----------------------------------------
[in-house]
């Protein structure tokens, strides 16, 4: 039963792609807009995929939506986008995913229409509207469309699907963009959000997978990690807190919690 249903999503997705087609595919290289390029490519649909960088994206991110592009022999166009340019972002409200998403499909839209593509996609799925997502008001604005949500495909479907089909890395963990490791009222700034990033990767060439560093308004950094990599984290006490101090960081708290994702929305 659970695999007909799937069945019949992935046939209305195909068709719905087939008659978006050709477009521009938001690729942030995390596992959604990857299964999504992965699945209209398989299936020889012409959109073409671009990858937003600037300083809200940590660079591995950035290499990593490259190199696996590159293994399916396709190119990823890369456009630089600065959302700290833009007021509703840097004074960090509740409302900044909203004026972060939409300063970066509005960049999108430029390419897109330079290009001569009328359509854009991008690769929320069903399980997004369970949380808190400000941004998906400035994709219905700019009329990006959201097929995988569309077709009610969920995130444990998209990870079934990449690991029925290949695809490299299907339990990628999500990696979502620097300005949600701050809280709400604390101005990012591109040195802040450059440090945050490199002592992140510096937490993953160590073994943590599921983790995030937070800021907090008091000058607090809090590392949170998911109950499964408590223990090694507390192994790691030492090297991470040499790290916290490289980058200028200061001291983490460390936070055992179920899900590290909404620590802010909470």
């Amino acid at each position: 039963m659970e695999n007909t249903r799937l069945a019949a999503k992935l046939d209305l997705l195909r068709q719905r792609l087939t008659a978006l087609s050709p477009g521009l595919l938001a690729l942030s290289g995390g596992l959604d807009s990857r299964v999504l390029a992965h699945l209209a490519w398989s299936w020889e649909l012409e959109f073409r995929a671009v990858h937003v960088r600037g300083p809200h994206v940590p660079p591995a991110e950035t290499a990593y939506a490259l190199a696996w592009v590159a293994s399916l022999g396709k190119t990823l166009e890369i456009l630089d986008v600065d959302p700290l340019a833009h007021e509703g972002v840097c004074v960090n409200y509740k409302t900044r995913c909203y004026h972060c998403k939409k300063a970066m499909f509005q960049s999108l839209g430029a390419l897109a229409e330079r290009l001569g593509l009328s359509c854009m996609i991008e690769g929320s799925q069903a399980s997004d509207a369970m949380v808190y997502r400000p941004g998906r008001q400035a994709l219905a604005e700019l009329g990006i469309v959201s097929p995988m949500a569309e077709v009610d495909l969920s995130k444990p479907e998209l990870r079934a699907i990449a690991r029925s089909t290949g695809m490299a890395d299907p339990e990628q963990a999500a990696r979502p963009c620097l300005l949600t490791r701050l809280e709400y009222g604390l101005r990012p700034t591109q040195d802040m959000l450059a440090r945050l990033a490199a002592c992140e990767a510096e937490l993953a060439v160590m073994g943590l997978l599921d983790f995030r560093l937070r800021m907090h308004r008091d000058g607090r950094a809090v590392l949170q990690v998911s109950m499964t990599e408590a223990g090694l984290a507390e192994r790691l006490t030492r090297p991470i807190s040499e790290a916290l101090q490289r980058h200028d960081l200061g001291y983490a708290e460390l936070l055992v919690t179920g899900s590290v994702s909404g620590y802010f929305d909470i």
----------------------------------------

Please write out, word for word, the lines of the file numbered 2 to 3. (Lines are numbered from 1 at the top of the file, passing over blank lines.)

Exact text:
């Protein structure tokens, strides 16, 4: 039963792609807009995929939506986008995913229409509207469309699907963009959000997978990690807190919690 249903999503997705087609595919290289390029490519649909960088994206991110592009022999166009340019972002409200998403499909839209593509996609799925997502008001604005949500495909479907089909890395963990490791009222700034990033990767060439560093308004950094990599984290006490101090960081708290994702929305 659970695999007909799937069945019949992935046939209305195909068709719905087939008659978006050709477009521009938001690729942030995390596992959604990857299964999504992965699945209209398989299936020889012409959109073409671009990858937003600037300083809200940590660079591995950035290499990593490259190199696996590159293994399916396709190119990823890369456009630089600065959302700290833009007021509703840097004074960090509740409302900044909203004026972060939409300063970066509005960049999108430029390419897109330079290009001569009328359509854009991008690769929320069903399980997004369970949380808190400000941004998906400035994709219905700019009329990006959201097929995988569309077709009610969920995130444990998209990870079934990449690991029925290949695809490299299907339990990628999500990696979502620097300005949600701050809280709400604390101005990012591109040195802040450059440090945050490199002592992140510096937490993953160590073994943590599921983790995030937070800021907090008091000058607090809090590392949170998911109950499964408590223990090694507390192994790691030492090297991470040499790290916290490289980058200028200061001291983490460390936070055992179920899900590290909404620590802010909470």
């Amino acid at each position: 039963m659970e695999n007909t249903r799937l069945a019949a999503k992935l046939d209305l997705l195909r068709q719905r792609l087939t008659a978006l087609s050709p477009g521009l595919l938001a690729l942030s290289g995390g596992l959604d807009s990857r299964v999504l390029a992965h699945l209209a490519w398989s299936w020889e649909l012409e959109f073409r995929a671009v990858h937003v960088r600037g300083p809200h994206v940590p660079p591995a991110e950035t290499a990593y939506a490259l190199a696996w592009v590159a293994s399916l022999g396709k190119t990823l166009e890369i456009l630089d986008v600065d959302p700290l340019a833009h007021e509703g972002v840097c004074v960090n409200y509740k409302t900044r995913c909203y004026h972060c998403k939409k300063a970066m499909f509005q960049s999108l839209g430029a390419l897109a229409e330079r290009l001569g593509l009328s359509c854009m996609i991008e690769g929320s799925q069903a399980s997004d509207a369970m949380v808190y997502r400000p941004g998906r008001q400035a994709l219905a604005e700019l009329g990006i469309v959201s097929p995988m949500a569309e077709v009610d495909l969920s995130k444990p479907e998209l990870r079934a699907i990449a690991r029925s089909t290949g695809m490299a890395d299907p339990e990628q963990a999500a990696r979502p963009c620097l300005l949600t490791r701050l809280e709400y009222g604390l101005r990012p700034t591109q040195d802040m959000l450059a440090r945050l990033a490199a002592c992140e990767a510096e937490l993953a060439v160590m073994g943590l997978l599921d983790f995030r560093l937070r800021m907090h308004r008091d000058g607090r950094a809090v590392l949170q990690v998911s109950m499964t990599e408590a223990g090694l984290a507390e192994r790691l006490t030492r090297p991470i807190s040499e790290a916290l101090q490289r980058h200028d960081l200061g001291y983490a708290e460390l936070l055992v919690t179920g899900s590290v994702s909404g620590y802010f929305d909470i």